When a non-erasable optical disk is made, a master disk is created first using the scheme shown below. The laser beam is modulated, steered and brought to a focus so as to ablate the photoresist material as the master disk is rotated. Pits can be created at rates of millions per second.
Once the master disk is created, stampers are created by making negative relief molded disks, so that where there is a pit on the master, there is a "hill" on the stamper (see the figure). These stampers are then used as molds to mass produce cheap plastic disks by injection molding liquid plastic to re-create the pits on its surface.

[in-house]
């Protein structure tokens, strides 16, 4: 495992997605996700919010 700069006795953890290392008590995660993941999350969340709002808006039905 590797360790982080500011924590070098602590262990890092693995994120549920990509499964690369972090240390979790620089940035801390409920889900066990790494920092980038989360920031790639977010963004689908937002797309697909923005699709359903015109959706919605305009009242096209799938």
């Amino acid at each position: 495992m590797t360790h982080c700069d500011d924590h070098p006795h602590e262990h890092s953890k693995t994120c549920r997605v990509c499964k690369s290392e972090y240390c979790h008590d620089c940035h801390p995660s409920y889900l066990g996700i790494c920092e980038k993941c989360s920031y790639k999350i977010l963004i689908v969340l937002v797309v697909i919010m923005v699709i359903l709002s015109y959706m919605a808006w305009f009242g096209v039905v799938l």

Read-out is accomplished using a simple optical scheme with an inexpensive diode laser to examine the reflections from the surface of the disk as it is rotated.
Note that because the laser is focused at the level of the pits, any dust or scratches on the surface of the protective outer plastic layer will have a minimal impact on the amount of reflected light detected at the photodetector since they will not scatter much light.